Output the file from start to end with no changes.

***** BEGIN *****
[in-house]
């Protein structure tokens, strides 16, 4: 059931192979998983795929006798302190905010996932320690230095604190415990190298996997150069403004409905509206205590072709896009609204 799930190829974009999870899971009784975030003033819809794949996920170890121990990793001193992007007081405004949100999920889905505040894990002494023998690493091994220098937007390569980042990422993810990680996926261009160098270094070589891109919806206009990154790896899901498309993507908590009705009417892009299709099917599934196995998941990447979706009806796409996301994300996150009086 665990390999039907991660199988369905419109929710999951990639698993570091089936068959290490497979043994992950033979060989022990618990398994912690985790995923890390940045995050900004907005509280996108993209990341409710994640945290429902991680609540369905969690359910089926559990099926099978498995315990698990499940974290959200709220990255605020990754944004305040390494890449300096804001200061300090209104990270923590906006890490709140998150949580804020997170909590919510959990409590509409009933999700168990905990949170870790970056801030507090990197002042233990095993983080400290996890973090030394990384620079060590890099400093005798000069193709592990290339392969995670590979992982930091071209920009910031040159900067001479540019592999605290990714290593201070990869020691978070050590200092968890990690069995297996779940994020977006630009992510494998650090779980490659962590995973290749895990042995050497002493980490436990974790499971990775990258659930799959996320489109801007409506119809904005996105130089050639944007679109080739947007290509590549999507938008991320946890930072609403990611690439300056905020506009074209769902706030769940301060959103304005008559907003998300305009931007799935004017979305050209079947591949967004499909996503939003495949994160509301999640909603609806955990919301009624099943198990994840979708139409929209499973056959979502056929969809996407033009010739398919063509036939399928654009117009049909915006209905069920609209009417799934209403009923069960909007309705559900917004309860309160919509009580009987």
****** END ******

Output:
[in-house]
């Protein structure tokens, strides 16, 4: 059931192979998983795929006798302190905010996932320690230095604190415990190298996997150069403004409905509206205590072709896009609204 799930190829974009999870899971009784975030003033819809794949996920170890121990990793001193992007007081405004949100999920889905505040894990002494023998690493091994220098937007390569980042990422993810990680996926261009160098270094070589891109919806206009990154790896899901498309993507908590009705009417892009299709099917599934196995998941990447979706009806796409996301994300996150009086 665990390999039907991660199988369905419109929710999951990639698993570091089936068959290490497979043994992950033979060989022990618990398994912690985790995923890390940045995050900004907005509280996108993209990341409710994640945290429902991680609540369905969690359910089926559990099926099978498995315990698990499940974290959200709220990255605020990754944004305040390494890449300096804001200061300090209104990270923590906006890490709140998150949580804020997170909590919510959990409590509409009933999700168990905990949170870790970056801030507090990197002042233990095993983080400290996890973090030394990384620079060590890099400093005798000069193709592990290339392969995670590979992982930091071209920009910031040159900067001479540019592999605290990714290593201070990869020691978070050590200092968890990690069995297996779940994020977006630009992510494998650090779980490659962590995973290749895990042995050497002493980490436990974790499971990775990258659930799959996320489109801007409506119809904005996105130089050639944007679109080739947007290509590549999507938008991320946890930072609403990611690439300056905020506009074209769902706030769940301060959103304005008559907003998300305009931007799935004017979305050209079947591949967004499909996503939003495949994160509301999640909603609806955990919301009624099943198990994840979708139409929209499973056959979502056929969809996407033009010739398919063509036939399928654009117009049909915006209905069920609209009417799934209403009923069960909007309705559900917004309860309160919509009580009987």